I'm in need of purchasing a chain saw. Am having 3 large oaks
trimmed and 3 large pines removed. The trunks of the pines
will be hauled off but I must cut up/burn the limbs. I will also
cut up the oak limbs and stack anything worth keeping for
firewood. The rest I'll stack and burn with the pine. I also have
some clearing to do here and there.
I've been looking into husqvarna and stihl, but then I noticed
echo saws. Has anyone had any experience owning/using
echo ? Trying to keep the price at 300 dollars.
Paul, I have a tree farm and have been using saws for about 35
An Echo is a decent saw. As with any brand, Echo has the pro line and
home line. Stihl, Husky, Dolmar, and a few others are all fine.
My question would be how much are you going to really use this saw.
Do you really need a gas saw. It sounds as if you might be able to
get away with a small electric saw just to do the trimming, cutting
work you need done. Be a much cheaper, less of a hassle option. Just
If you do feel the need for a gas saw, it looks as if you will use it
very, very little. If so, while I hate to say it, you might be able
to get by with one of the "big box" saws such as a Poulan -- the type
they sell at K-Mart, Home Depot, etc.
Not the greatest saws, and I wouldn't use one, but for what it sounds
like, it might just fit your needs. Finally, if you have a saw shop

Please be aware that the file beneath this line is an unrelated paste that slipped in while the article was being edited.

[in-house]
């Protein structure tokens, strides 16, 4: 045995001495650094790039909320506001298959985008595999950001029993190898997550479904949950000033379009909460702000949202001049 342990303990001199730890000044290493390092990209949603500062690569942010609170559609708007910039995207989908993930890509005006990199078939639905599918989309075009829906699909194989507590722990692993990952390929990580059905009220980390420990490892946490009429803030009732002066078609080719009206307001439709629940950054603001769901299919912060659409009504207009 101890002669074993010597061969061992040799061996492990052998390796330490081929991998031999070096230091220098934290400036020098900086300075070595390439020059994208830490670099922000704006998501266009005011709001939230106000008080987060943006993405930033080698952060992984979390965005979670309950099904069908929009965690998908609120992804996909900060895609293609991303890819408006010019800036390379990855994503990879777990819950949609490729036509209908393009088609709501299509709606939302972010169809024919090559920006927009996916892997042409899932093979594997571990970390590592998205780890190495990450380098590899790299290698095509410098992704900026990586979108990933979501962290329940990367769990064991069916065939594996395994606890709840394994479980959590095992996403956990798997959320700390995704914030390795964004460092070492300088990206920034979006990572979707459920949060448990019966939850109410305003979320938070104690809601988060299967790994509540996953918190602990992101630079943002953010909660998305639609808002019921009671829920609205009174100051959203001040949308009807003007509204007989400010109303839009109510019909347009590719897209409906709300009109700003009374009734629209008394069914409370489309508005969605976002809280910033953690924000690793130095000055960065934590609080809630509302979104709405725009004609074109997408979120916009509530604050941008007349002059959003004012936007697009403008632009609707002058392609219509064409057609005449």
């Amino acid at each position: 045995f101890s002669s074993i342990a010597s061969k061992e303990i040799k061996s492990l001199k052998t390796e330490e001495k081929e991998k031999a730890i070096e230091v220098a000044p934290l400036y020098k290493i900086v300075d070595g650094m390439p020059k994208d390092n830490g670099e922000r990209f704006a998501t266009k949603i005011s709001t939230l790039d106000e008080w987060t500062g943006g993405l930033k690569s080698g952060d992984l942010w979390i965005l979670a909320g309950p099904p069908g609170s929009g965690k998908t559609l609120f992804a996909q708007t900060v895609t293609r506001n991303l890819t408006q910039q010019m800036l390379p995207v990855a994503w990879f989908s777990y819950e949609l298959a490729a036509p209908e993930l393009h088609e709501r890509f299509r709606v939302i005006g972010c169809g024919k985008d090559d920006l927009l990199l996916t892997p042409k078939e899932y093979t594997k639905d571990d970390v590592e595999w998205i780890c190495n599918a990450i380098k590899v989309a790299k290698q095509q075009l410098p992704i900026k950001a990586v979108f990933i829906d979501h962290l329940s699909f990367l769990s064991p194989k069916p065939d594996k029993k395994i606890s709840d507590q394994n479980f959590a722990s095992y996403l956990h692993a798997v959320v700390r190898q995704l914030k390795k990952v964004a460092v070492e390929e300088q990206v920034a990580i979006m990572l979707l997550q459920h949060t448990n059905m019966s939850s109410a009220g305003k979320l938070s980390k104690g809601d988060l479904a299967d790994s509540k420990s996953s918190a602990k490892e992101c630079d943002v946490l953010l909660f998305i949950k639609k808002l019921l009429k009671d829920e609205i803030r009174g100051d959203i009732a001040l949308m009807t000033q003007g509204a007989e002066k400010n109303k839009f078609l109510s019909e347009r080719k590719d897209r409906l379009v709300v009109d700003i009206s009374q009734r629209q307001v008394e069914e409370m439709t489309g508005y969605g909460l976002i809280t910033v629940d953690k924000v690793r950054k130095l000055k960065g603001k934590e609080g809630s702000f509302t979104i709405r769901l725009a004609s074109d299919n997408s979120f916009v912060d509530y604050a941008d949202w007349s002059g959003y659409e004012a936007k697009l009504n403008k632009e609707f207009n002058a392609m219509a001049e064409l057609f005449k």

in your area (and I assume you do since you mention Stihl), ask THEM
what they suggest. AND, they might just have a used saw or two
sitting around that they could sell you.
Local pawn shops are also an option, with this economy, many saws are
ending up pawned. Only thing is I usually find pawn prices to be
On Wed, 12 Oct 2011 10:21:47 -0700, tim birr wrote:
As for electric, I will be sawing too far from power supply. I will
check in with local dealers for their advice as you mention. Not
keen on buying second hand though. As for Poulan, my experience
with Poulan products has been dismal. The last Poulan chainsaw
I used wouldn't keep running. Hard to start and I spent more time
tightening the chain than it was worth.
If you are going ahead with getting one of the big three, I would
seriously suggest that you pick one with a servicing dealer near you
-- meaning don't buy an Echo if the closest servicing dealer is 90
Stihl, Husky, Echo, Shindiwa, etc. are all fine. Personally, I prefer
Husky, followed by Stihl, but nothing wrong with Echo. But, I have
Echo, Stihl and Husky service shops all within 15 miles.
On Wed, 12 Oct 2011 03:02:10 -0400, Paul J. Dudley wrote: